In 1992, the National Park Service developed a $35 million plan to develop Thurmond into a tourist site. But funding was only secured for restoration of the depot and stabilization of the commercial buildings and not much else.

The engine house was destroyed by a suspicious fire in August 1993. In mid-1999, the water tower, once used as background in the “Matewan” movie, was razed over concern of its potential collapse. CSX Transportion also refused to sell most of its property and buildings, citing safety concerns.

Today, Thurmond stands at just 5 people strong. Which is why it is a fascinating nearly vacant ghost town. As the remaining residents either move on or pass away, the house and the land it sits on becomes the property of the National Park Service, and the house, if it is a contributing structure to the historic district, is restored to its period appearance.

Thurmond Guide

Armour Meatpacking Plant

The Armour Meatpacking plant was in operation from 1905 to 1932 11/1937.8 The structure housed the meat processing and refrigeration area on the first level and apartments for employees on the second level.11 The building burned in 1963.9

C&O Coaling Tower and Sand House

The C&O’s coaling tower and sand house was designed by Fairbanks, Morse and Company of Chicago and was constructed in 1922 of reinforced concrete.11 A New York construction firm employed 25 to build the structure at a cost of $85,000. The C&O retained use of its steam locomotives more than any other major railroad operator, and the coaling tower and sand house was only abandoned in 1960.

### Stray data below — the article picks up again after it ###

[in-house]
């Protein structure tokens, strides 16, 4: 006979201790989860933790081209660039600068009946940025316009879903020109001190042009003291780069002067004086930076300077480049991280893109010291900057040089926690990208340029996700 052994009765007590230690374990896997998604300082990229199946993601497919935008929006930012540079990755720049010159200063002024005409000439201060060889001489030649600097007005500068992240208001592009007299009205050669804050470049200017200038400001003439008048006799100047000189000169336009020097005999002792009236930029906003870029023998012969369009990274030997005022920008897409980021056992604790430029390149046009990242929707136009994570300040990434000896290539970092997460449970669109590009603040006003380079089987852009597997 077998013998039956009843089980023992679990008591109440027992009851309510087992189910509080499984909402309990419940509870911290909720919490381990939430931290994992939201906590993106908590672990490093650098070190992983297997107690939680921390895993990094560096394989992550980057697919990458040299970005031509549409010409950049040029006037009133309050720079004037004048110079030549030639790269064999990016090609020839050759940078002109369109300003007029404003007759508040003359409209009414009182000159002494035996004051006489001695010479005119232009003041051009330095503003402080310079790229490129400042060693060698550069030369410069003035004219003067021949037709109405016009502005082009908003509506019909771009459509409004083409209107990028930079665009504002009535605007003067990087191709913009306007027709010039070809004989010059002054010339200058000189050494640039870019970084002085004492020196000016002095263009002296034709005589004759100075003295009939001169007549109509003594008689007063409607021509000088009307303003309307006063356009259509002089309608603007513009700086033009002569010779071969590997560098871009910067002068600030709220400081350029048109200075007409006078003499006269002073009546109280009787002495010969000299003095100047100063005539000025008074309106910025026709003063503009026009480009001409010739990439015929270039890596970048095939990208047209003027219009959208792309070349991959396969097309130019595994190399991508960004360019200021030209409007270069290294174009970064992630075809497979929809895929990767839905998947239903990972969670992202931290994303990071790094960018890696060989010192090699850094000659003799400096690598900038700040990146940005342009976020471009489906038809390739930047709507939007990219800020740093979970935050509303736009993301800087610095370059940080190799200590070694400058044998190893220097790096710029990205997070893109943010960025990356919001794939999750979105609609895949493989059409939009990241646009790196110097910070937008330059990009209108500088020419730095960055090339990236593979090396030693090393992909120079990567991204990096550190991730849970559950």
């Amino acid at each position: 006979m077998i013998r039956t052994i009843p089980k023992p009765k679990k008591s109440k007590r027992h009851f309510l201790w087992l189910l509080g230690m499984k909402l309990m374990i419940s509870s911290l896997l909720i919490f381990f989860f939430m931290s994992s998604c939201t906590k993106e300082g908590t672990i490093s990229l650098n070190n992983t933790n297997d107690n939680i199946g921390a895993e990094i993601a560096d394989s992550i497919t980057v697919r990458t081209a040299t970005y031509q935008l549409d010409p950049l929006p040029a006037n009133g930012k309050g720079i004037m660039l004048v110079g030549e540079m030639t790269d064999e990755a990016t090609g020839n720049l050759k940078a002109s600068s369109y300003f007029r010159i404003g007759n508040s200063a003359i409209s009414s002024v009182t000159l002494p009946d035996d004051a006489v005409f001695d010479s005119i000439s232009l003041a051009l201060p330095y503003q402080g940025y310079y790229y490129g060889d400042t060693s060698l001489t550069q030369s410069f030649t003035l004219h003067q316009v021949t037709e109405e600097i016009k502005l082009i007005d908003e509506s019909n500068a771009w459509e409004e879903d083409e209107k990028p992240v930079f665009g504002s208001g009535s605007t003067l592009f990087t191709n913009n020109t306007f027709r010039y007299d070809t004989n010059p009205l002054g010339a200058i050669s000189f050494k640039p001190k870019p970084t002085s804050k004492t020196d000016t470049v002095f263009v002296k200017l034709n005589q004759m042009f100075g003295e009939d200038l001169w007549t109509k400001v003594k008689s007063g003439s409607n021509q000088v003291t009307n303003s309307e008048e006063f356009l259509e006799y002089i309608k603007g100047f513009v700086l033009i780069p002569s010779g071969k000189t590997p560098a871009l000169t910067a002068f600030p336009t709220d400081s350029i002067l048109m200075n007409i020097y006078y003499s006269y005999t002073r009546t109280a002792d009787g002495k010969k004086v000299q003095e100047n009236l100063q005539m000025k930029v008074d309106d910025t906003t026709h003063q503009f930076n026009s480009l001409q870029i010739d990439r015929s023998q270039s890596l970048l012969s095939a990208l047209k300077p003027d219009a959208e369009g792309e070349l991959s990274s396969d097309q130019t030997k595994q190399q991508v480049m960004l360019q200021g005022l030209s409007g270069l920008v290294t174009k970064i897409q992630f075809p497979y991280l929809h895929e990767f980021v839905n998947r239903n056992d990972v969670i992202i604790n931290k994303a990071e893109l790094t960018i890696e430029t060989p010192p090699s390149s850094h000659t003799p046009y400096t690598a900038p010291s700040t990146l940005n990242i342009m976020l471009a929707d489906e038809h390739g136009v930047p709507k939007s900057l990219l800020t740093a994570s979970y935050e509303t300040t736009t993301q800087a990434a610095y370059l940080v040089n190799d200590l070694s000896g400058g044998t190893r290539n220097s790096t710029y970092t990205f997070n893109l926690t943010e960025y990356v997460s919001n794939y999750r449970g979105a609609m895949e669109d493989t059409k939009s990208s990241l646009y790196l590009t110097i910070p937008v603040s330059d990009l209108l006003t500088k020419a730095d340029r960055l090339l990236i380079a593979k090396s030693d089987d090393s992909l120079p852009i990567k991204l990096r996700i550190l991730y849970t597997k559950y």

Thurmond, West Virginia

C&O Engine House

The C&O engine house and shop was constructed in 1905 and at its peak, the facility employed 175 mechanists, pipe fitters, boilermakers, electricians and blacksmiths to service and maintain two engines at once.11 A crew office at the eastern end was where train crews were selected to deliver empty coal cars or pick up new, loaded ones. The engine house was enlarged to 245-feet 14 in 1921 to service up to four engines at one time and was in operation until the mid-1980s. The building burned on August 21, 1993.

Dun Glen Hotel

The Dun Glen Hotel was constructed in 1900 on the south side of the New River, and was a large 4.5-story wood-framed building with a wrap-around first floor veranda. It housed not only 100 rooms, but an ice plant, barber shop, laundry, post office and bar.11 The hotel burned in 1930 under suspicious circumstances.

LaFayette Hotel

A frame structure hotel with 25 rooms was completed in 1891,17 and was replaced with the 3-story, 35-room Lafayette Hotel in 1901.8 11 The hotel was originally named the Thurmond, and then the La Fayette. The structure burned in 1963.9

Goodman-Kincaid Building

The Goodman-Kincaid Building is a three-story structure, constructed in 1905 8/1906 11 with two stores and two floors of apartments.8 The Standard Dry Goods Company purchased the lot and constructed the stone-facaded building in 1907.9 It was built as two separate sections which shared a common front. Standard operated out of the building until 1918.

The second floor hosted Dr. C.F. Ridge’s office and the telephone exchange.8 9 Residents lived in the building until 1959, when the roof started to collapse.9

In a 2002 assessment of the building’s integrity, the roof and flooring systems were noted as having failed with interior elements exposed.11 The Goodman-Kincaid Building has since been stabilized.

Thurmond West Virginia

Mankin-Cox Building

The Mankin-Cox Building is a three-story structure, constructed by Dr. J.W. Mankin in 1904 with two stores and two floors of apartments.8 11 Mankin, who paid $4,000 for the 150-by-40-foot lot,9 had offices on the second floor for the Mankin Drug Company, while his wife, a pharmacist, operated a drug store in the right-most storefront. The New River Banking and Trust Company moved from the Dun Glen Hotel in 1911 and occupied the other half of the first floor. The second floor also hosted Dr. Young, Thurmond’s dentist.

The New River Banking and Trust Company relocated to the National Bank of Thurmond Building until it relocated out of the valley entirely when it moved to Oak Hill on September 21, 1935.17